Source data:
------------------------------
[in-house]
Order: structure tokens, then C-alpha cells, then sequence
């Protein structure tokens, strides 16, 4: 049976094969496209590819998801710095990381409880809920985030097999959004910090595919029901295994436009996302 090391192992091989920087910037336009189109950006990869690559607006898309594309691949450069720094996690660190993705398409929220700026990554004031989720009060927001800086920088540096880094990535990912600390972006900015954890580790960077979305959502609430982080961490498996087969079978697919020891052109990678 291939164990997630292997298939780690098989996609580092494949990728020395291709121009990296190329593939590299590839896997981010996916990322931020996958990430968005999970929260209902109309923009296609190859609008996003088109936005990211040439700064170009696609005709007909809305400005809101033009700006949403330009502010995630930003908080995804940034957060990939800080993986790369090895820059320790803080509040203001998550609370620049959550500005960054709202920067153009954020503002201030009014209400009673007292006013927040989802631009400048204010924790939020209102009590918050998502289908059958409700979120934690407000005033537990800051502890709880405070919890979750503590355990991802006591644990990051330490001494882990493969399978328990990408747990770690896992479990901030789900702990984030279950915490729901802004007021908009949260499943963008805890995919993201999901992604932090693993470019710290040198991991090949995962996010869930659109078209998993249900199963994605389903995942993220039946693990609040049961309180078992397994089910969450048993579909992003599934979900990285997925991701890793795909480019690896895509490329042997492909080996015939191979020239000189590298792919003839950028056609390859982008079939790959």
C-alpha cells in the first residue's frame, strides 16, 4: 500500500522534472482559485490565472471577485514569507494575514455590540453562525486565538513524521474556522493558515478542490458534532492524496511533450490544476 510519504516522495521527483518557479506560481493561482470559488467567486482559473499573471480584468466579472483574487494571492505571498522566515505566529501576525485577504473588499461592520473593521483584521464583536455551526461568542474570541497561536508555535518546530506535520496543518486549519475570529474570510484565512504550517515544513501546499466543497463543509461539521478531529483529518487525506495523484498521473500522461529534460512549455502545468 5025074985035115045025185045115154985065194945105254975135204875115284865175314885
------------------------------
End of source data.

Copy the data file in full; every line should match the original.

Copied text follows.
[in-house]
Order: structure tokens, then C-alpha cells, then sequence
């Protein structure tokens, strides 16, 4: 049976094969496209590819998801710095990381409880809920985030097999959004910090595919029901295994436009996302 090391192992091989920087910037336009189109950006990869690559607006898309594309691949450069720094996690660190993705398409929220700026990554004031989720009060927001800086920088540096880094990535990912600390972006900015954890580790960077979305959502609430982080961490498996087969079978697919020891052109990678 291939164990997630292997298939780690098989996609580092494949990728020395291709121009990296190329593939590299590839896997981010996916990322931020996958990430968005999970929260209902109309923009296609190859609008996003088109936005990211040439700064170009696609005709007909809305400005809101033009700006949403330009502010995630930003908080995804940034957060990939800080993986790369090895820059320790803080509040203001998550609370620049959550500005960054709202920067153009954020503002201030009014209400009673007292006013927040989802631009400048204010924790939020209102009590918050998502289908059958409700979120934690407000005033537990800051502890709880405070919890979750503590355990991802006591644990990051330490001494882990493969399978328990990408747990770690896992479990901030789900702990984030279950915490729901802004007021908009949260499943963008805890995919993201999901992604932090693993470019710290040198991991090949995962996010869930659109078209998993249900199963994605389903995942993220039946693990609040049961309180078992397994089910969450048993579909992003599934979900990285997925991701890793795909480019690896895509490329042997492909080996015939191979020239000189590298792919003839950028056609390859982008079939790959």
C-alpha cells in the first residue's frame, strides 16, 4: 500500500522534472482559485490565472471577485514569507494575514455590540453562525486565538513524521474556522493558515478542490458534532492524496511533450490544476 510519504516522495521527483518557479506560481493561482470559488467567486482559473499573471480584468466579472483574487494571492505571498522566515505566529501576525485577504473588499461592520473593521483584521464583536455551526461568542474570541497561536508555535518546530506535520496543518486549519475570529474570510484565512504550517515544513501546499466543497463543509461539521478531529483529518487525506495523484498521473500522461529534460512549455502545468 5025074985035115045025185045115154985065194945105254975135204875115284865175314885